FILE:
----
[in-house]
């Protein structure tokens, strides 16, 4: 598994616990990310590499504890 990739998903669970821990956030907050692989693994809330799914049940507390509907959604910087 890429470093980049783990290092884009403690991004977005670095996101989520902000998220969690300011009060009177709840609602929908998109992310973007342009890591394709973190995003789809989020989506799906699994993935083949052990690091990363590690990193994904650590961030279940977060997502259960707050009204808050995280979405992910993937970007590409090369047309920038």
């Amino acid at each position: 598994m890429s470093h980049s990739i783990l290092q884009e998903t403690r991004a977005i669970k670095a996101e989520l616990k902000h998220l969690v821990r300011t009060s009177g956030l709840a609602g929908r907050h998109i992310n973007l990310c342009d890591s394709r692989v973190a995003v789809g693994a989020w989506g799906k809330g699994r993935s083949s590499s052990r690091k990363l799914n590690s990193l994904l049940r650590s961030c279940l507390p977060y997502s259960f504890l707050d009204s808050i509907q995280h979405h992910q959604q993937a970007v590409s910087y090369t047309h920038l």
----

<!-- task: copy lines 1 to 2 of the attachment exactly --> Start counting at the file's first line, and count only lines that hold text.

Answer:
[in-house]
């Protein structure tokens, strides 16, 4: 598994616990990310590499504890 990739998903669970821990956030907050692989693994809330799914049940507390509907959604910087 890429470093980049783990290092884009403690991004977005670095996101989520902000998220969690300011009060009177709840609602929908998109992310973007342009890591394709973190995003789809989020989506799906699994993935083949052990690091990363590690990193994904650590961030279940977060997502259960707050009204808050995280979405992910993937970007590409090369047309920038």